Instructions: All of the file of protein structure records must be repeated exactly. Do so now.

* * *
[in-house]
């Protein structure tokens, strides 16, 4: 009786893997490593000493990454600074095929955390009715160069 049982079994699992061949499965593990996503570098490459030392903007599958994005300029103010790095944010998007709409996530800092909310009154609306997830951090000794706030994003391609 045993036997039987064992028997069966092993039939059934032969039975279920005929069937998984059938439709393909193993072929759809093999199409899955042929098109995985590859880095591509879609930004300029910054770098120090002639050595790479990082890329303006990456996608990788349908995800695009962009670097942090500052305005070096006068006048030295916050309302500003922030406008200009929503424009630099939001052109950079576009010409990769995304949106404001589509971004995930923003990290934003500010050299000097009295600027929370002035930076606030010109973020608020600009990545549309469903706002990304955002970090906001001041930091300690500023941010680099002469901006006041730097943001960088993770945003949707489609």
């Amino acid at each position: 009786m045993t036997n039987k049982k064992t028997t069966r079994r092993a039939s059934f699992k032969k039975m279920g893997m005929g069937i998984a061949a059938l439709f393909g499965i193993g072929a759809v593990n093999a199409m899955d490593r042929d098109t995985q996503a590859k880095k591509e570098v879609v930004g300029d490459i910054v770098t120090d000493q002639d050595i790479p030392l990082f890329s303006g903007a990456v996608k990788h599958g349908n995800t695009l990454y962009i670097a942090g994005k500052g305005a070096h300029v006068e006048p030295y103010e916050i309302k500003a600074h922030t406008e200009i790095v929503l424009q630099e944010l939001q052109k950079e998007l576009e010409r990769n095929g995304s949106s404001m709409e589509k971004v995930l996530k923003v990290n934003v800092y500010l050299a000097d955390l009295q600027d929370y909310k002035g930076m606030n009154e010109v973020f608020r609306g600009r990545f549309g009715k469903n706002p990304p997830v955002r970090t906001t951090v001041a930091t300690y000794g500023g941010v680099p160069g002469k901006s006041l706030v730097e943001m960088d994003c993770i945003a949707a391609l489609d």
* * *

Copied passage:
[in-house]
């Protein structure tokens, strides 16, 4: 009786893997490593000493990454600074095929955390009715160069 049982079994699992061949499965593990996503570098490459030392903007599958994005300029103010790095944010998007709409996530800092909310009154609306997830951090000794706030994003391609 045993036997039987064992028997069966092993039939059934032969039975279920005929069937998984059938439709393909193993072929759809093999199409899955042929098109995985590859880095591509879609930004300029910054770098120090002639050595790479990082890329303006990456996608990788349908995800695009962009670097942090500052305005070096006068006048030295916050309302500003922030406008200009929503424009630099939001052109950079576009010409990769995304949106404001589509971004995930923003990290934003500010050299000097009295600027929370002035930076606030010109973020608020600009990545549309469903706002990304955002970090906001001041930091300690500023941010680099002469901006006041730097943001960088993770945003949707489609």
């Amino acid at each position: 009786m045993t036997n039987k049982k064992t028997t069966r079994r092993a039939s059934f699992k032969k039975m279920g893997m005929g069937i998984a061949a059938l439709f393909g499965i193993g072929a759809v593990n093999a199409m899955d490593r042929d098109t995985q996503a590859k880095k591509e570098v879609v930004g300029d490459i910054v770098t120090d000493q002639d050595i790479p030392l990082f890329s303006g903007a990456v996608k990788h599958g349908n995800t695009l990454y962009i670097a942090g994005k500052g305005a070096h300029v006068e006048p030295y103010e916050i309302k500003a600074h922030t406008e200009i790095v929503l424009q630099e944010l939001q052109k950079e998007l576009e010409r990769n095929g995304s949106s404001m709409e589509k971004v995930l996530k923003v990290n934003v800092y500010l050299a000097d955390l009295q600027d929370y909310k002035g930076m606030n009154e010109v973020f608020r609306g600009r990545f549309g009715k469903n706002p990304p997830v955002r970090t906001t951090v001041a930091t300690y000794g500023g941010v680099p160069g002469k901006s006041l706030v730097e943001m960088d994003c993770i945003a949707a391609l489609d």